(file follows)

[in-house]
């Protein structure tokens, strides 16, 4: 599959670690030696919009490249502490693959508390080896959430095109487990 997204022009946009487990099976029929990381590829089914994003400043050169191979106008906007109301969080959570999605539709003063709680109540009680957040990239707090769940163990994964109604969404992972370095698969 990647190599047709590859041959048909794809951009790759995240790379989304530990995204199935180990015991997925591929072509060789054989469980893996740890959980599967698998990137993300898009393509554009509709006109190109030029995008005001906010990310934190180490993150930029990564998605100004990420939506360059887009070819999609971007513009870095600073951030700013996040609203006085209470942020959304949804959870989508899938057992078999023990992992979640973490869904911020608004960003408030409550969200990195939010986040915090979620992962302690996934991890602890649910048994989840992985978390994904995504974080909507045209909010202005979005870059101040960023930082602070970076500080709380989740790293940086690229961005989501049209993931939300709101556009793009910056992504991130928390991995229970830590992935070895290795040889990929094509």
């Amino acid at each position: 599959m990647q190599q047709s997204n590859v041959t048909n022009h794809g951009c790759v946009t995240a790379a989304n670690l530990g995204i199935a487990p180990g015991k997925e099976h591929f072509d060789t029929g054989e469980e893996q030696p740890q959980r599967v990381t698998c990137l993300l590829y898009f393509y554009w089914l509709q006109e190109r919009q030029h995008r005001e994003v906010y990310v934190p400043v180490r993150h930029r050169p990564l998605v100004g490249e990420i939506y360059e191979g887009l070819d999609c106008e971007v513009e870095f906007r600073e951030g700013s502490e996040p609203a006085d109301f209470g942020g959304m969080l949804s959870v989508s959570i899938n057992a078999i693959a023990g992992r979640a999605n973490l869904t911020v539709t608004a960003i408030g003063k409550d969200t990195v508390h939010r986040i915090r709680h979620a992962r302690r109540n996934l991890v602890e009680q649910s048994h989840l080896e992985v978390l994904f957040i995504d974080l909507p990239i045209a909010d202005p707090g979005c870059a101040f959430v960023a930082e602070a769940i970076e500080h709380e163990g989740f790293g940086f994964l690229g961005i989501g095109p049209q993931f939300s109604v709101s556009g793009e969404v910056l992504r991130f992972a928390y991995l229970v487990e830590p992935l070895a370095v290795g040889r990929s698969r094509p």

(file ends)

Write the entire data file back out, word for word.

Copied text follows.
[in-house]
């Protein structure tokens, strides 16, 4: 599959670690030696919009490249502490693959508390080896959430095109487990 997204022009946009487990099976029929990381590829089914994003400043050169191979106008906007109301969080959570999605539709003063709680109540009680957040990239707090769940163990994964109604969404992972370095698969 990647190599047709590859041959048909794809951009790759995240790379989304530990995204199935180990015991997925591929072509060789054989469980893996740890959980599967698998990137993300898009393509554009509709006109190109030029995008005001906010990310934190180490993150930029990564998605100004990420939506360059887009070819999609971007513009870095600073951030700013996040609203006085209470942020959304949804959870989508899938057992078999023990992992979640973490869904911020608004960003408030409550969200990195939010986040915090979620992962302690996934991890602890649910048994989840992985978390994904995504974080909507045209909010202005979005870059101040960023930082602070970076500080709380989740790293940086690229961005989501049209993931939300709101556009793009910056992504991130928390991995229970830590992935070895290795040889990929094509």
């Amino acid at each position: 599959m990647q190599q047709s997204n590859v041959t048909n022009h794809g951009c790759v946009t995240a790379a989304n670690l530990g995204i199935a487990p180990g015991k997925e099976h591929f072509d060789t029929g054989e469980e893996q030696p740890q959980r599967v990381t698998c990137l993300l590829y898009f393509y554009w089914l509709q006109e190109r919009q030029h995008r005001e994003v906010y990310v934190p400043v180490r993150h930029r050169p990564l998605v100004g490249e990420i939506y360059e191979g887009l070819d999609c106008e971007v513009e870095f906007r600073e951030g700013s502490e996040p609203a006085d109301f209470g942020g959304m969080l949804s959870v989508s959570i899938n057992a078999i693959a023990g992992r979640a999605n973490l869904t911020v539709t608004a960003i408030g003063k409550d969200t990195v508390h939010r986040i915090r709680h979620a992962r302690r109540n996934l991890v602890e009680q649910s048994h989840l080896e992985v978390l994904f957040i995504d974080l909507p990239i045209a909010d202005p707090g979005c870059a101040f959430v960023a930082e602070a769940i970076e500080h709380e163990g989740f790293g940086f994964l690229g961005i989501g095109p049209q993931f939300s109604v709101s556009g793009e969404v910056l992504r991130f992972a928390y991995l229970v487990e830590p992935l070895a370095v290795g040889r990929s698969r094509p």